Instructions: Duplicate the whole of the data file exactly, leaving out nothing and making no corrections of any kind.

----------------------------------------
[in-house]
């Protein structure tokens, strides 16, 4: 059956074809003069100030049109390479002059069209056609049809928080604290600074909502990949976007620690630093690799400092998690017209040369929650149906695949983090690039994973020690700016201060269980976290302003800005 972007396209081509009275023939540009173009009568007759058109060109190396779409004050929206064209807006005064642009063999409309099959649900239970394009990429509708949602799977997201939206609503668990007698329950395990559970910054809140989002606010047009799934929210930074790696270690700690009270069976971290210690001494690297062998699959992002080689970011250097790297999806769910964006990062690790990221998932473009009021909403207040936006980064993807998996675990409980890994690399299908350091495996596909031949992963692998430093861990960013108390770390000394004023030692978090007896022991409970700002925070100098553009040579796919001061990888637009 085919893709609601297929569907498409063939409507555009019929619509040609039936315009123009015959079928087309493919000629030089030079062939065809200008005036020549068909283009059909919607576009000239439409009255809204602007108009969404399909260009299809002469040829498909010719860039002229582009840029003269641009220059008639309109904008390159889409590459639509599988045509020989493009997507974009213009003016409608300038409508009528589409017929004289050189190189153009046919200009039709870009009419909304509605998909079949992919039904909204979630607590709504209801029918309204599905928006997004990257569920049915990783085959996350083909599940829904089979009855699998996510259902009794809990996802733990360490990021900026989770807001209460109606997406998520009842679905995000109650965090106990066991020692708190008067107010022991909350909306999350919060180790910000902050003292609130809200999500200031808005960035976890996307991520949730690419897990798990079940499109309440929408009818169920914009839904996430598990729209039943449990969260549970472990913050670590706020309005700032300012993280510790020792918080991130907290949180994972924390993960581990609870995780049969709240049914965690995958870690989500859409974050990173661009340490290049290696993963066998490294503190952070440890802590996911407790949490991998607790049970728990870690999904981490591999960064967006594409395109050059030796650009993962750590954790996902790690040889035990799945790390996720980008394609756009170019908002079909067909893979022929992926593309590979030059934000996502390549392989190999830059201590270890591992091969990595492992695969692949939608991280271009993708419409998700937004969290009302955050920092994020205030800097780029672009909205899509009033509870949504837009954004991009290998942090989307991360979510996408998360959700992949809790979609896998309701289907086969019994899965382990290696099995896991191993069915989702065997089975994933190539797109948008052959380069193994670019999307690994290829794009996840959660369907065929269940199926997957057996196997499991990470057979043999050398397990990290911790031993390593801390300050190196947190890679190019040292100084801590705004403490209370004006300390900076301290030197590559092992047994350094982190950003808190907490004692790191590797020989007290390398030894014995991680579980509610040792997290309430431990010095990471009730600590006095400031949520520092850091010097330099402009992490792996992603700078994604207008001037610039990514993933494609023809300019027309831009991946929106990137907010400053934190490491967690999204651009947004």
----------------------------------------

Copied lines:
[in-house]
């Protein structure tokens, strides 16, 4: 059956074809003069100030049109390479002059069209056609049809928080604290600074909502990949976007620690630093690799400092998690017209040369929650149906695949983090690039994973020690700016201060269980976290302003800005 972007396209081509009275023939540009173009009568007759058109060109190396779409004050929206064209807006005064642009063999409309099959649900239970394009990429509708949602799977997201939206609503668990007698329950395990559970910054809140989002606010047009799934929210930074790696270690700690009270069976971290210690001494690297062998699959992002080689970011250097790297999806769910964006990062690790990221998932473009009021909403207040936006980064993807998996675990409980890994690399299908350091495996596909031949992963692998430093861990960013108390770390000394004023030692978090007896022991409970700002925070100098553009040579796919001061990888637009 085919893709609601297929569907498409063939409507555009019929619509040609039936315009123009015959079928087309493919000629030089030079062939065809200008005036020549068909283009059909919607576009000239439409009255809204602007108009969404399909260009299809002469040829498909010719860039002229582009840029003269641009220059008639309109904008390159889409590459639509599988045509020989493009997507974009213009003016409608300038409508009528589409017929004289050189190189153009046919200009039709870009009419909304509605998909079949992919039904909204979630607590709504209801029918309204599905928006997004990257569920049915990783085959996350083909599940829904089979009855699998996510259902009794809990996802733990360490990021900026989770807001209460109606997406998520009842679905995000109650965090106990066991020692708190008067107010022991909350909306999350919060180790910000902050003292609130809200999500200031808005960035976890996307991520949730690419897990798990079940499109309440929408009818169920914009839904996430598990729209039943449990969260549970472990913050670590706020309005700032300012993280510790020792918080991130907290949180994972924390993960581990609870995780049969709240049914965690995958870690989500859409974050990173661009340490290049290696993963066998490294503190952070440890802590996911407790949490991998607790049970728990870690999904981490591999960064967006594409395109050059030796650009993962750590954790996902790690040889035990799945790390996720980008394609756009170019908002079909067909893979022929992926593309590979030059934000996502390549392989190999830059201590270890591992091969990595492992695969692949939608991280271009993708419409998700937004969290009302955050920092994020205030800097780029672009909205899509009033509870949504837009954004991009290998942090989307991360979510996408998360959700992949809790979609896998309701289907086969019994899965382990290696099995896991191993069915989702065997089975994933190539797109948008052959380069193994670019999307690994290829794009996840959660369907065929269940199926997957057996196997499991990470057979043999050398397990990290911790031993390593801390300050190196947190890679190019040292100084801590705004403490209370004006300390900076301290030197590559092992047994350094982190950003808190907490004692790191590797020989007290390398030894014995991680579980509610040792997290309430431990010095990471009730600590006095400031949520520092850091010097330099402009992490792996992603700078994604207008001037610039990514993933494609023809300019027309831009991946929106990137907010400053934190490491967690999204651009947004």